All of the approved libraries and the information associated therewith may be stored in the database 130 for further application by the design portfolio management server 140. Thus, IP libraries provided by various IP providers may be sorted by predetermined criteria and then further reviewed by IP reviewers and IP publishers by way of IP management server 110.
 Design Portfolio Creation, Sharing, Administration and Monitoring
 Because IP libraries provided by various IP providers will typically be verified and stored in the database 130, it may useful integrate IP libraries into a customized design portfolio service, which is also used to make customized portfolios of technology documents available to users. As shown in FIG. 1, the design portfolio management server 140 may access approved IP libraries in the database 130. More preferably, the database 130 also stores technology documents provided by a cooperating foundry 106 via a technology document server 120. The technology documents are developed by the foundry 106 regarding both IC design and IC fabrication, which support IC design.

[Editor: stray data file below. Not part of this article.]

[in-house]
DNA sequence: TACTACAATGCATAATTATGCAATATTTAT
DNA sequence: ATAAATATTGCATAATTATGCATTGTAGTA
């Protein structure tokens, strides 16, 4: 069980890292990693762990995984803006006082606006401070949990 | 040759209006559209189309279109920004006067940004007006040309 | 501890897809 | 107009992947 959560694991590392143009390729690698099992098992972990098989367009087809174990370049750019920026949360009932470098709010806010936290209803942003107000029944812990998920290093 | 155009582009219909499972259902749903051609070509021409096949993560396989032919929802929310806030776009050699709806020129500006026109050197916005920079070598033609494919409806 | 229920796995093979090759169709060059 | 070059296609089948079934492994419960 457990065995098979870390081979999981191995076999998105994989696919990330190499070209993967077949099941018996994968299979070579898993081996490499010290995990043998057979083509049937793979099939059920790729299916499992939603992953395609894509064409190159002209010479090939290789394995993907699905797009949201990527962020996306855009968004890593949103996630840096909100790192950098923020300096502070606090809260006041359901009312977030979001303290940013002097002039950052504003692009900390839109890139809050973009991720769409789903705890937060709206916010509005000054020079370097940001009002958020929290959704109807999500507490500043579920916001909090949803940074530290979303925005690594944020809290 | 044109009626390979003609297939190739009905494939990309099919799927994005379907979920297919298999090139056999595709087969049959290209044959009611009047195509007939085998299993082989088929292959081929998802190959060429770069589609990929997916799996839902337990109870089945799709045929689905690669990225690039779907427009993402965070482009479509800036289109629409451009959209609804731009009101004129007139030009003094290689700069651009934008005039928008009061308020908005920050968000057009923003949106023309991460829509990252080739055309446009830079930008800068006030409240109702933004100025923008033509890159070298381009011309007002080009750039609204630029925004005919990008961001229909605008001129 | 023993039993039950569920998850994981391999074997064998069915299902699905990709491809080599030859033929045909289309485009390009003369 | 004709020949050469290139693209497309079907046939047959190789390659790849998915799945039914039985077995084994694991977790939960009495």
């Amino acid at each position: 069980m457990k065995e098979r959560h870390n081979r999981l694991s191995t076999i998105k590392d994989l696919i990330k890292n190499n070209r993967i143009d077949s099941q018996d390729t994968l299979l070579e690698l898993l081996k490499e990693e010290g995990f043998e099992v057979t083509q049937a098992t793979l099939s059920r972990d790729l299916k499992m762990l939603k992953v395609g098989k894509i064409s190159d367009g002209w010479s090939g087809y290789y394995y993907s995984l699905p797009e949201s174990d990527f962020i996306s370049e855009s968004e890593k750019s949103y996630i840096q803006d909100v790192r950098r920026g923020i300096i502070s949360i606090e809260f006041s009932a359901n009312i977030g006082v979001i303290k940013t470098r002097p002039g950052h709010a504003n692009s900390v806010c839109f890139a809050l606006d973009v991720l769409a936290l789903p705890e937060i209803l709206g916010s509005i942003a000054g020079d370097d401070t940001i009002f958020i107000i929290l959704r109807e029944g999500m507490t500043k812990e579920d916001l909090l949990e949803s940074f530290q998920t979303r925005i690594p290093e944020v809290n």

Because design customers may distribute over various locations, dual- or multi-site architecture of web tier, application server tier, and database tier may be used for providing real-time response and load balancing. An exemplary dual site architecture is shown in FIG. 6. The browsers 604 and 602 in region I and II respectively are directed to corresponding local GDMS (Global Directory Mapping Server) 624 and 622. Two duplicate databases (652 and 645) and application servers (642, 644, 646, and 648) are built on region I and II respectively. Commercial platforms, such as those provided by BroadVision, Inc. and WebLogic, provided by BEA Systems, may be applied for the application server tier in a preferred embodiment.
 As shown in FIG. 7, a Java based J2EE (Java 2 Platform, Enterprise Edition) architecture and Struts framework may be implemented for flexibility and expandability in a preferred embodiment. The design portfolio management system architecture may be built based on the Model-View-Controller (MVC) design paradigm known as J2EE Model 2, for example. The design portfolio management server may be programmed with access to the database by JDBC, which translates between the database and Java application. User interfaces on a website may be built with Java Servlets to provide JSP (JavaServer Pages), for example.